2009 Department of Homeland Security Report: Naturalized Citizens
According to the Department of Homeland Security, the total number of immigrants who became U.S. citizens in 2009 was 743,715. This represents a significant drop from 2008 figures.
As a green card and citizenship attorney, I suspect a significant reason for this drop is due to increasingly restrictive immigration laws aimed at lawful permanent residents. As the pool of LPRs decreases, so too does the list of immigrants living here who are eligible to file citizenship applications.
Obtaining citizenship is not an easy process. Generally, naturalization requirements mandate that an immigrant must be at least 18 years old, have been granted lawful permanent residence in the United States, and have resided in the U.S. continuously for five years. Additional requirments include the ability to speak, read, and write the English language, knowledge of U.S. government and history, and good moral character.
There are some exemptions for various requirements, some necessitating quite a bit of supporting evidence.
In brief, here are key statistics from the 2009 DHS Annual Report on Naturalizations.
New Citizens By Country Of Birth
Viewing the newly naturalized U.S. citizens by their county of origin, the DHS study demonstrates 50% come from 10 countries. The other 50% are spread out among all other countries of the world.
When the data is broken into regions, it shows 37% of immigrants naturalizing in 2009 were born in Asia, followed by 34% from North America and 12% from Europe.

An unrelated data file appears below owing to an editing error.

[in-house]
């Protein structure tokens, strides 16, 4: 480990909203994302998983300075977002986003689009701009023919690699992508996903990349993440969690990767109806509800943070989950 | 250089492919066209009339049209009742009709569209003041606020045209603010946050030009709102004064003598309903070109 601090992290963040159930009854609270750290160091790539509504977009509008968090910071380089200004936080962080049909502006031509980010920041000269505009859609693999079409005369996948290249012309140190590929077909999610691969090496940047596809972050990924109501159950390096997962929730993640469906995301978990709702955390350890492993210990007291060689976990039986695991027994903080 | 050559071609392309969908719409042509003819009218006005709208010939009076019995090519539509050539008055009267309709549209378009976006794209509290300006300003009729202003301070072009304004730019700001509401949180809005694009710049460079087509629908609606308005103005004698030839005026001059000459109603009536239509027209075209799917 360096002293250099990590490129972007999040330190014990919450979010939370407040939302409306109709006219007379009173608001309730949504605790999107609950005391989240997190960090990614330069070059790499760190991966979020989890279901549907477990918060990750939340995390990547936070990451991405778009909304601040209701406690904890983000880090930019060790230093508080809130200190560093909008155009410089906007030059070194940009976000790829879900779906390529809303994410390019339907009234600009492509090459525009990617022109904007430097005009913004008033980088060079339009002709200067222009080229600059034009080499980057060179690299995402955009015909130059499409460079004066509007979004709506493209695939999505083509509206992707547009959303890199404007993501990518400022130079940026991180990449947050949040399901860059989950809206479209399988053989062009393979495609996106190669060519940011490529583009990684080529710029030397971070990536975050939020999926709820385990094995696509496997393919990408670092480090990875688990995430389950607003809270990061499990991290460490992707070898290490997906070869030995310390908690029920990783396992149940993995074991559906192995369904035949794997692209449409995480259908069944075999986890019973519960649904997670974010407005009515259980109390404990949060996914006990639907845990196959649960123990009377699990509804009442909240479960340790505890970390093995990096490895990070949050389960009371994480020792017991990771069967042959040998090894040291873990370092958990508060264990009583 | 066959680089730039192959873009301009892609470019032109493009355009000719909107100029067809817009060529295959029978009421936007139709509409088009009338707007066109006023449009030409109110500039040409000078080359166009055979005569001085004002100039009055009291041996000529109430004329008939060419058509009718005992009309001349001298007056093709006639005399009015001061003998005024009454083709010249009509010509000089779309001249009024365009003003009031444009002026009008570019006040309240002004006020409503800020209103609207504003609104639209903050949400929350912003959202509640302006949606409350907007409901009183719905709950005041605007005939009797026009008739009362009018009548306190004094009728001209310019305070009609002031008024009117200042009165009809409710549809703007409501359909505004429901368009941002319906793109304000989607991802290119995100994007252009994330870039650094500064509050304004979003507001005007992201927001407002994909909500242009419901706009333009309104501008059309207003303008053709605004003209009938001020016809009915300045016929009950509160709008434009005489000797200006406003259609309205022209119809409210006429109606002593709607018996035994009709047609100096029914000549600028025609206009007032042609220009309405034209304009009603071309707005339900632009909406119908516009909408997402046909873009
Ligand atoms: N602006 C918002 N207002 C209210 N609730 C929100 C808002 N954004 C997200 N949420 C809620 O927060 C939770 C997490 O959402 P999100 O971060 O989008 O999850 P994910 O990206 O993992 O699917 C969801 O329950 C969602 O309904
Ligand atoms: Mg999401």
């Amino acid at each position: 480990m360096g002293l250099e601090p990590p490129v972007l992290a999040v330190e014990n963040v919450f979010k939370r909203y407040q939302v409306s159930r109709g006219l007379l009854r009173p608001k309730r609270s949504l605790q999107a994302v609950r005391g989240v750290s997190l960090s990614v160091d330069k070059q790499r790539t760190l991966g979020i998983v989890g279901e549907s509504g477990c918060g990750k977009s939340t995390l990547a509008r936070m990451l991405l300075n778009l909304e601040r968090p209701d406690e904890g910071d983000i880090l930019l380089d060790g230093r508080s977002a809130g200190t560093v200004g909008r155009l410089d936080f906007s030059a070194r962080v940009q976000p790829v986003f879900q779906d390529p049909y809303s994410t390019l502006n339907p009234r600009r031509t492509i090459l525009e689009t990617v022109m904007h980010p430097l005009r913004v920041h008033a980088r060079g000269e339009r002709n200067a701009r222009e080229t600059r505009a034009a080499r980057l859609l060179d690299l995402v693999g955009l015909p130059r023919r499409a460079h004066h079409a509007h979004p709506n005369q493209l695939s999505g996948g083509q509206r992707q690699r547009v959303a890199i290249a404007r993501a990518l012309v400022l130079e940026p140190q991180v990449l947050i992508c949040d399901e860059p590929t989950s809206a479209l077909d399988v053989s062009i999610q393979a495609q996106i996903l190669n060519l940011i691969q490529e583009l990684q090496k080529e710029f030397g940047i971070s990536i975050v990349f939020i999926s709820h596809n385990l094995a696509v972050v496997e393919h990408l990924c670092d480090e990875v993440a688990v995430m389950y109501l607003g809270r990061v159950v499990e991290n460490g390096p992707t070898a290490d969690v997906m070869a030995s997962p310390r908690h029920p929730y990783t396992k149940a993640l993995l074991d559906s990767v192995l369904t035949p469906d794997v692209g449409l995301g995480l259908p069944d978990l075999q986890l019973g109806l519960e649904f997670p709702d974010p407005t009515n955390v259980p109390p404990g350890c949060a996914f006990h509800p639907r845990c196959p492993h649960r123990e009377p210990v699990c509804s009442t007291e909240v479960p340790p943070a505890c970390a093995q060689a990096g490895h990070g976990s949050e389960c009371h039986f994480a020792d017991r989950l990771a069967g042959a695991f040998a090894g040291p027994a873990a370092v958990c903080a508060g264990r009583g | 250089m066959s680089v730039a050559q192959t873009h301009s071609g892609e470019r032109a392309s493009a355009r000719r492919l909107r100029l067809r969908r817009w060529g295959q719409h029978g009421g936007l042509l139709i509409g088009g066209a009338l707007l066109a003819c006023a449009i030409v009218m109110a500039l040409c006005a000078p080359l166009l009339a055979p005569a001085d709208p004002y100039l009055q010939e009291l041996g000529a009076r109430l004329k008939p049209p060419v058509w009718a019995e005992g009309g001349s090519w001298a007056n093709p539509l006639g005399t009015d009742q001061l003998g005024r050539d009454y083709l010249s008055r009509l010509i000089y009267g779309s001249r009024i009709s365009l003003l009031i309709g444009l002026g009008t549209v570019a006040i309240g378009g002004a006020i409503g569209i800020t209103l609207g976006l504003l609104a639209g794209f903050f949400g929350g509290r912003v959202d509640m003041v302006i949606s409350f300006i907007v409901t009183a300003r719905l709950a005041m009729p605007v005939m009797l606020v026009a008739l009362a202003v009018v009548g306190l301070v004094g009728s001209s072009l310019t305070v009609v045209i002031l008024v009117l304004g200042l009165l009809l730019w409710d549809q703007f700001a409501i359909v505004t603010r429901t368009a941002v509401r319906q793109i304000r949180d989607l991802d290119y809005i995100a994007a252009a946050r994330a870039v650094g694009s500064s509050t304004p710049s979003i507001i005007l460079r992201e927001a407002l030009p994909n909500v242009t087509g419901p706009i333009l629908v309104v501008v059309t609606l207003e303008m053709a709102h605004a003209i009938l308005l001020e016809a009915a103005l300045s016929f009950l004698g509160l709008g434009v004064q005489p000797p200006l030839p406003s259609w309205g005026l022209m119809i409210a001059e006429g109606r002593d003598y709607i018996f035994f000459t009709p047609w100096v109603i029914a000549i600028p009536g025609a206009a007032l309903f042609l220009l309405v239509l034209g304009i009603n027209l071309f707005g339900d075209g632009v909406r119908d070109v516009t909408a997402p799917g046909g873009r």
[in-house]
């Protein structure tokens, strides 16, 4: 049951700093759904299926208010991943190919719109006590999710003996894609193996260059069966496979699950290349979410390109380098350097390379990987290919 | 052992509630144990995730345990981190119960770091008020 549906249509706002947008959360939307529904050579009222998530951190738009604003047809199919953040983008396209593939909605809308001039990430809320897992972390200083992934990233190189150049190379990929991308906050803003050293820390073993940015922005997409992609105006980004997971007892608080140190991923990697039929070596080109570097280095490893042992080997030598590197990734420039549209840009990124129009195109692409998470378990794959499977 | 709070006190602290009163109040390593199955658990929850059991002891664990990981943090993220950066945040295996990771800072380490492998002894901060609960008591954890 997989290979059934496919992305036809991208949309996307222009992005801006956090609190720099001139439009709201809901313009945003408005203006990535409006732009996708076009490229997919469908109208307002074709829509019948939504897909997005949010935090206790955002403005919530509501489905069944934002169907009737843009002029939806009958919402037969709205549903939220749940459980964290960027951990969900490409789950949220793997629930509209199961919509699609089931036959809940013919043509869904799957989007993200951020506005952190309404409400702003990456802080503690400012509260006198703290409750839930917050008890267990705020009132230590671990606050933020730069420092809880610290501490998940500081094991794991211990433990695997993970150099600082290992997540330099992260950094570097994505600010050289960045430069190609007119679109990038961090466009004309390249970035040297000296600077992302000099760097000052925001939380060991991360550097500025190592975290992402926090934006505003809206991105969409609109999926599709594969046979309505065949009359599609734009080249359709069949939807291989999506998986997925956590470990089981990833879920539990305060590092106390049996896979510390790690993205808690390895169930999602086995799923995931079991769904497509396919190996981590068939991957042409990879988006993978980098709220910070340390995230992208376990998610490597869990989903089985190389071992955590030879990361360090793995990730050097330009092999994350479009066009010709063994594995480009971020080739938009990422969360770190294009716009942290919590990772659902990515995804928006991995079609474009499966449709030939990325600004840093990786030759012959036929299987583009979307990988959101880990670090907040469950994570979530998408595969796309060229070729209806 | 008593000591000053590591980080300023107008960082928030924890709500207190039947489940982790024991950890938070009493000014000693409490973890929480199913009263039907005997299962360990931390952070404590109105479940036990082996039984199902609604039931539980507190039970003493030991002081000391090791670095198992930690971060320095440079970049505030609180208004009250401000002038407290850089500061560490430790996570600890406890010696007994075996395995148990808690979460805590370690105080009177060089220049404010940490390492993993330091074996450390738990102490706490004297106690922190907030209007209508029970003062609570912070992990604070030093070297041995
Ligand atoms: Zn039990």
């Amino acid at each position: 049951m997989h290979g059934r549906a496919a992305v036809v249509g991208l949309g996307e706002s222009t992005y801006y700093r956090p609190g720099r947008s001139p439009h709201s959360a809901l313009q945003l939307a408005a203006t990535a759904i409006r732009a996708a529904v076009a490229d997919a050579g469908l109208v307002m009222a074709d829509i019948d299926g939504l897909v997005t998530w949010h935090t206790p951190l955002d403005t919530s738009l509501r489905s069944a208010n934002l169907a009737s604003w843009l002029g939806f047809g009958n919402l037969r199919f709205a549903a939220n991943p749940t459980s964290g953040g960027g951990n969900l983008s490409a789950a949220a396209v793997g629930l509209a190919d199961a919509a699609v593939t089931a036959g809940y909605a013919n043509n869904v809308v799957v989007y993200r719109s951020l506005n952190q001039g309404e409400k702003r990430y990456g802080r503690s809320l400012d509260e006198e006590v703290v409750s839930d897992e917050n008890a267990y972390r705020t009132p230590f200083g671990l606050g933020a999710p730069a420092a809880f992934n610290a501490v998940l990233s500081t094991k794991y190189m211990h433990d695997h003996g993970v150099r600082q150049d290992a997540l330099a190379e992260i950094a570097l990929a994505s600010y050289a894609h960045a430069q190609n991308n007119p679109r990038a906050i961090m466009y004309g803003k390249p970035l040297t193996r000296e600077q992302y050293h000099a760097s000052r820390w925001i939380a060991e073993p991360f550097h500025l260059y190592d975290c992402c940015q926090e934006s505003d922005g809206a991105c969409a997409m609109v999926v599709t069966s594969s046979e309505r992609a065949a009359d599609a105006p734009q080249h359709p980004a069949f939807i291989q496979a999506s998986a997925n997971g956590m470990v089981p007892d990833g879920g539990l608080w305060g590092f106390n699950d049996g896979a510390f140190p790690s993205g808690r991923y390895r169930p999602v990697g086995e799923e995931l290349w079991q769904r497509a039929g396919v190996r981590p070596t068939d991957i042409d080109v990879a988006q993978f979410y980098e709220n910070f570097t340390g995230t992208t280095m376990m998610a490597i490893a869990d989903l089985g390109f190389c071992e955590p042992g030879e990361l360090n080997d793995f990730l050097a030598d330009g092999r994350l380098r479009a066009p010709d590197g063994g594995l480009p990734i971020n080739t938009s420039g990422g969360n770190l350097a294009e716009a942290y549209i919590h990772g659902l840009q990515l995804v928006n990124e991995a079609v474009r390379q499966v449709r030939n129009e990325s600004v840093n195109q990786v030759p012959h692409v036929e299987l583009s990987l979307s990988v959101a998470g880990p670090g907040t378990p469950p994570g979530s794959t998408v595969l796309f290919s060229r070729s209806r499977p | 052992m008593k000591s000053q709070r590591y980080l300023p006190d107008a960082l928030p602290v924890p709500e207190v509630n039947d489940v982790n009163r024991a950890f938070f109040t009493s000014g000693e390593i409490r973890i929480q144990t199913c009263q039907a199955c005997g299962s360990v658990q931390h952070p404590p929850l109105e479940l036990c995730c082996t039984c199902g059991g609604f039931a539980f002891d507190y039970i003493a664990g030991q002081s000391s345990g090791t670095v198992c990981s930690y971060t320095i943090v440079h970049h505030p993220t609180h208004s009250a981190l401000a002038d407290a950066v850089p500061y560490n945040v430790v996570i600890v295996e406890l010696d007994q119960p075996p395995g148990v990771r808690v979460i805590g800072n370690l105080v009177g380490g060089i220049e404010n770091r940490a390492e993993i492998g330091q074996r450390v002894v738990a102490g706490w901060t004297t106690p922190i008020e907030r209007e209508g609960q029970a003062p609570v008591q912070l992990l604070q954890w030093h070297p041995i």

Between 2008 and 2009 , the number of naturalized citizens from all regions, except Africa, decreased. Overall, the total number of immigrants earning citizenship fell from 1,046,539 in 2008 to 743, 715 in 2009.
New Citizens By Age
New Citizens By Gender
New Citizens By Marital Status
New Citizens By Area Of Residence
74% of all persons naturalizing in 2009 resided in the top ten states. California was first (24%), followed by New York (12%) and Florida (11%).
As the table below indicates, 54.3% of new citizens live in just 10 metropolitan areas of the United States. The remainder, 45.7%, live in various places throughout the country.
As a Riverside immigration attorney, I’m slightly surprised the Inland Empire area is now the seventh largest metropolitan area for naturalized citizens to choose as their place of residence.
By Carlos Batara, Immigration Law, Policy, And Politics